Indonesia’s chief police detective Comr. Gen. Budi Waseso has declined to declare his wealth to the Corruption Eradication Commission (KPK) amid a feud between the two institutions.
Budi Waseso, the head of the National Police’s criminal investigations department, challenged the KPK to launch an investigation if it suspects that he might have amassed assets illegally.
“I do not want to report. Ask the KPK to fill in the wealth declaration form,” Budi Waseso was quoted as saying in the local media.
Budi said that it would be more objective if the commission could look into his wealth instead of relying on his declaration.
He argued that failure to declare wealth was not a crime.
In a controversial move, vice president Jusuf Kalla defended Budi’s decision.
Kalla said Budi was a simple person who did not have a lot of wealth and that it was therefore no problem if he did not publicly declare his wealth.
Budi Waseso is the main figure behind the arrest of a senior investigator at the KPK, Novel Baswedan, earlier in May.
Novel was picked up from his house and taken for questioning as a suspect in a criminal case that dates back when he was a police officer in Bengkulu in 2004, police said. He was later released and is now suing the police.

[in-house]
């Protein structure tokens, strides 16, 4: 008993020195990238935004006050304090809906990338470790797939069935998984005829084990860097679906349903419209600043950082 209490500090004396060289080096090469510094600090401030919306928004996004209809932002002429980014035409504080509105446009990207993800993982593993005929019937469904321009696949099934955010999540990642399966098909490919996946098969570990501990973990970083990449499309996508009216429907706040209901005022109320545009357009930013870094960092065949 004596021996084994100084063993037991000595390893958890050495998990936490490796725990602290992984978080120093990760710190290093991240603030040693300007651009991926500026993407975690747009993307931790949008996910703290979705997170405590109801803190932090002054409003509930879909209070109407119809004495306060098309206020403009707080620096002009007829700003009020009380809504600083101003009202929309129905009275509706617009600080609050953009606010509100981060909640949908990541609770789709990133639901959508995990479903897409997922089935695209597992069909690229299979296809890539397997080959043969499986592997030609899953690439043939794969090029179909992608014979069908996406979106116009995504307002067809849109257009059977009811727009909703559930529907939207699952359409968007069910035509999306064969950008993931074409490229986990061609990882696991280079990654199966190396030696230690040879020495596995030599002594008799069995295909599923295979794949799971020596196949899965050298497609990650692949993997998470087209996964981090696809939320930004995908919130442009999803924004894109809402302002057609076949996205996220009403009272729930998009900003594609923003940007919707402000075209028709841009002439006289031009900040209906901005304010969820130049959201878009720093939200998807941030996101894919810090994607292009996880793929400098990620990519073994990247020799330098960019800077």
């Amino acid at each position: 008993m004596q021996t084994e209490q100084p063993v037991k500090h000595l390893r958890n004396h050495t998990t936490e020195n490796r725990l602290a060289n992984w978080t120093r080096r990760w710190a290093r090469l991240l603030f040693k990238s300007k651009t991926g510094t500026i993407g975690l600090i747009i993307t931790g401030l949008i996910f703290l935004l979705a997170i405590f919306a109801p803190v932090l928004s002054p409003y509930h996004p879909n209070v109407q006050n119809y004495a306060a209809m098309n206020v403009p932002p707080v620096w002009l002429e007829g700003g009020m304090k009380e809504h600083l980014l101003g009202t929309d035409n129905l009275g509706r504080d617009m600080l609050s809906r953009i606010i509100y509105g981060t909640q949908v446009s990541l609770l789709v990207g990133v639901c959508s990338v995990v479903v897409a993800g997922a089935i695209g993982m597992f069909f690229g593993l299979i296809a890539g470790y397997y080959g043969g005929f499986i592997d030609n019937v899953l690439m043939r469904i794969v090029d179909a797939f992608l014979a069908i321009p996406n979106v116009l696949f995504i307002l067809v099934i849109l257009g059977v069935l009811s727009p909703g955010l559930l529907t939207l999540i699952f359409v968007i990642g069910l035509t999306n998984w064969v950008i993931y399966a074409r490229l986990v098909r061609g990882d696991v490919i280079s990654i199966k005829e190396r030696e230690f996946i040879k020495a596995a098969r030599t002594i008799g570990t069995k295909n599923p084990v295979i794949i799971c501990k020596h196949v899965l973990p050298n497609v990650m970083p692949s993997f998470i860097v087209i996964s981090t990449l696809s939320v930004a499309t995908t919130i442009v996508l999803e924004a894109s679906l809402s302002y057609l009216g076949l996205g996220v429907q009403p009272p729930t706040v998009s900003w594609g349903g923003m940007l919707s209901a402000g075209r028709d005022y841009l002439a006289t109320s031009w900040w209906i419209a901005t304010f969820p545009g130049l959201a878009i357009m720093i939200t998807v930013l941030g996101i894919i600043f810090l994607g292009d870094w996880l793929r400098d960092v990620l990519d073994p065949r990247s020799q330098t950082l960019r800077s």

The police tried to arrest Novel in 2012 as he was leading a corruption investigation into a bribery case involving the former head of the police traffic department, Djoko Susilo, but relented after an outpouring of public support for him, and an order from then president Susilo Bambang Yudhoyono to freeze the case.
The Corruption Eradication Commission (KPK) has been under increased attack from the national police after it named Budi Gunawan, now deputy national police chief, as a suspect in a corruption case earlier this year. A court later ruled the KPK decision illegal.
Pressure on the KPK has come despite repeated appeals by President Joko Widodo for harmonious relations between the two law-enforcement agencies.
Two of KPK leaders have been suspended and are facing trial in cases that many believe to be fabricated by police.
The police force is seen by many in Indonesia as one of the most corrupt institutions in a country that ranks 107 out of 175 on Transparency International’s 2014 corruption index.